The humble one-on-one interview is the basic unit of ethnographic research. The price is right for even the most cash-strapped team, and with practice (plus a few principles) you can gain the knack for it—even if “researcher” is the one title that doesn’t appear on your business card. The great myth is that you need to be a good talker. But conducting a good interview is actually about shutting up. Learn to coax good data from willing humans in our excerpt from Erika Hall’s new book, Just Enough Research.
More from A List Apart
Was that conference worth it? There were smart tips and awesome people. Should you buy a ticket this year? For a freelancer or small business, it can be a significant expense. Wouldn’t it be great to know if the investment in time and money is likely to move the business forward?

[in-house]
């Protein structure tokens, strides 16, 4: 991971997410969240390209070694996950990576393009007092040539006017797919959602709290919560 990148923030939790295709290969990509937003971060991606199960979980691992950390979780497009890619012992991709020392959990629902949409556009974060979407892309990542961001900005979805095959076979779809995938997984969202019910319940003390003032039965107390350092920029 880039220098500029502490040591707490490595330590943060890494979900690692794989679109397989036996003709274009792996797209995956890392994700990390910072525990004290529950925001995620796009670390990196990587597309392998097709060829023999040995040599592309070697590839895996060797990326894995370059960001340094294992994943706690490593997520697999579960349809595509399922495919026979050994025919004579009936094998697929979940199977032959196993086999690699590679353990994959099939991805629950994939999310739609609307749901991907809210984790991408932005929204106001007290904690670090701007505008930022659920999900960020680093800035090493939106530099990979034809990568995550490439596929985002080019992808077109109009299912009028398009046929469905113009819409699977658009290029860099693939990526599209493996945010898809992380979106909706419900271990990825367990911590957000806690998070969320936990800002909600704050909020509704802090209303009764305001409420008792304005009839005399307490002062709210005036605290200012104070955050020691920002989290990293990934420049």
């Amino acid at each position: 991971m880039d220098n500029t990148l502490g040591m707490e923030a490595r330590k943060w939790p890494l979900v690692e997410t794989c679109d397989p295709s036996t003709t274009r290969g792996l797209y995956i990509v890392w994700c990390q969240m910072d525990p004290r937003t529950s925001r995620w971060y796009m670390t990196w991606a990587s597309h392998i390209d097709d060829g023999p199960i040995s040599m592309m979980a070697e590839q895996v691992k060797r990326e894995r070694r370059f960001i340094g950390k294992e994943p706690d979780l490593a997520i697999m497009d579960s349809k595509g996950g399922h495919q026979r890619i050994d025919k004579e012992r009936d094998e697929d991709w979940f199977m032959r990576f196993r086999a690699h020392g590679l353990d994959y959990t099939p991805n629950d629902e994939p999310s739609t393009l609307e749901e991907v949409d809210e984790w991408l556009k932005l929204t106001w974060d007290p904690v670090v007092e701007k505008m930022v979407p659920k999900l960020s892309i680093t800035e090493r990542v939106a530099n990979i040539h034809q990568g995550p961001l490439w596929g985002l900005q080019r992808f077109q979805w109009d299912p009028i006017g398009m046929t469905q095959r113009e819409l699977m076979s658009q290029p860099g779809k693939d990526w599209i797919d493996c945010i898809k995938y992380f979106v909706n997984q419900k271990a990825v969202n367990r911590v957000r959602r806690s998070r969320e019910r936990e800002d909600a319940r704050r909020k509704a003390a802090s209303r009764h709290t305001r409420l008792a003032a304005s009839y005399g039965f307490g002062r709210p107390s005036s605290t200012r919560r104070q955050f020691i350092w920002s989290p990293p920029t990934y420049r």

From the Blog
The web doesn’t do “age” especially well. Any blog post or design article more than a few years old gets a raised eyebrow—heck, most people I meet haven’t read John Allsopp’s “A Dao of Web Design” or Jeffrey Zeldman’s “To Hell With Bad Browsers,” both as relevant to the web today as when they were first written. Meanwhile, I’ve got books on my shelves older than I am; most of my favorite films came out before I was born; and my iTunes library is riddled with music that’s decades, if not centuries, old.
When I first met Kevin Cornell in the early 2000s, he was employing his illustration talent mainly to draw caricatures of his fellow designers at a small Philadelphia design studio. Even in that rough, dashed-off state, his work floored me. It was as if Charles Addams and my favorite Mad Magazine illustrators from the 1960s had blended their DNA to spawn the perfect artist.